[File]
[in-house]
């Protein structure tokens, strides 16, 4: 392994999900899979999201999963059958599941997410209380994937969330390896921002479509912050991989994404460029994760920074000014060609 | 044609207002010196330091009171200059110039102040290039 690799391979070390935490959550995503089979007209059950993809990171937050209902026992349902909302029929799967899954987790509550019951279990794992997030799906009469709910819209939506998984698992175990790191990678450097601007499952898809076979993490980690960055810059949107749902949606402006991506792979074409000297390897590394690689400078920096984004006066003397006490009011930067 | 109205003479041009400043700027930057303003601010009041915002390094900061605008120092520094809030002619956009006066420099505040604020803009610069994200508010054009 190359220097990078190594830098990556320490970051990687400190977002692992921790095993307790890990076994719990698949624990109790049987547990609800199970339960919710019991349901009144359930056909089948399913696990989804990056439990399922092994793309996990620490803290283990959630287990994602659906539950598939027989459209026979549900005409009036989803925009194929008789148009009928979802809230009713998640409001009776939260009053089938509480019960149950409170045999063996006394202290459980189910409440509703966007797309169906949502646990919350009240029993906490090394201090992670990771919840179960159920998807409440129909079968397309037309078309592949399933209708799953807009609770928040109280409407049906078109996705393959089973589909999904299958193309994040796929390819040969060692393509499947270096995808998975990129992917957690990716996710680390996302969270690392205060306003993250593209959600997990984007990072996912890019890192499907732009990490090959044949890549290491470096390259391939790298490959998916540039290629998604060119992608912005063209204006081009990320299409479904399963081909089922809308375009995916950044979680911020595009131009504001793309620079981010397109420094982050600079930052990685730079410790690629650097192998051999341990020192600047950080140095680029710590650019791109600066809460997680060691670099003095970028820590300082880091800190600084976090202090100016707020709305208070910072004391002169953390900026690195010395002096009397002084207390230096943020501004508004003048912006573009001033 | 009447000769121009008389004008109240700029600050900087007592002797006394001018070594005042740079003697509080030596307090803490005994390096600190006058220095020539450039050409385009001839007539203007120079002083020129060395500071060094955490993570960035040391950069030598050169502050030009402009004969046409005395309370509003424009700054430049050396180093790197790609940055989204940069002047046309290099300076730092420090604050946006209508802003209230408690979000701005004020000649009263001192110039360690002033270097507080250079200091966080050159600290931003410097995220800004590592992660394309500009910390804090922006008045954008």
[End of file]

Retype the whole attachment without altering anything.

[in-house]
């Protein structure tokens, strides 16, 4: 392994999900899979999201999963059958599941997410209380994937969330390896921002479509912050991989994404460029994760920074000014060609 | 044609207002010196330091009171200059110039102040290039 690799391979070390935490959550995503089979007209059950993809990171937050209902026992349902909302029929799967899954987790509550019951279990794992997030799906009469709910819209939506998984698992175990790191990678450097601007499952898809076979993490980690960055810059949107749902949606402006991506792979074409000297390897590394690689400078920096984004006066003397006490009011930067 | 109205003479041009400043700027930057303003601010009041915002390094900061605008120092520094809030002619956009006066420099505040604020803009610069994200508010054009 190359220097990078190594830098990556320490970051990687400190977002692992921790095993307790890990076994719990698949624990109790049987547990609800199970339960919710019991349901009144359930056909089948399913696990989804990056439990399922092994793309996990620490803290283990959630287990994602659906539950598939027989459209026979549900005409009036989803925009194929008789148009009928979802809230009713998640409001009776939260009053089938509480019960149950409170045999063996006394202290459980189910409440509703966007797309169906949502646990919350009240029993906490090394201090992670990771919840179960159920998807409440129909079968397309037309078309592949399933209708799953807009609770928040109280409407049906078109996705393959089973589909999904299958193309994040796929390819040969060692393509499947270096995808998975990129992917957690990716996710680390996302969270690392205060306003993250593209959600997990984007990072996912890019890192499907732009990490090959044949890549290491470096390259391939790298490959998916540039290629998604060119992608912005063209204006081009990320299409479904399963081909089922809308375009995916950044979680911020595009131009504001793309620079981010397109420094982050600079930052990685730079410790690629650097192998051999341990020192600047950080140095680029710590650019791109600066809460997680060691670099003095970028820590300082880091800190600084976090202090100016707020709305208070910072004391002169953390900026690195010395002096009397002084207390230096943020501004508004003048912006573009001033 | 009447000769121009008389004008109240700029600050900087007592002797006394001018070594005042740079003697509080030596307090803490005994390096600190006058220095020539450039050409385009001839007539203007120079002083020129060395500071060094955490993570960035040391950069030598050169502050030009402009004969046409005395309370509003424009700054430049050396180093790197790609940055989204940069002047046309290099300076730092420090604050946006209508802003209230408690979000701005004020000649009263001192110039360690002033270097507080250079200091966080050159600290931003410097995220800004590592992660394309500009910390804090922006008045954008």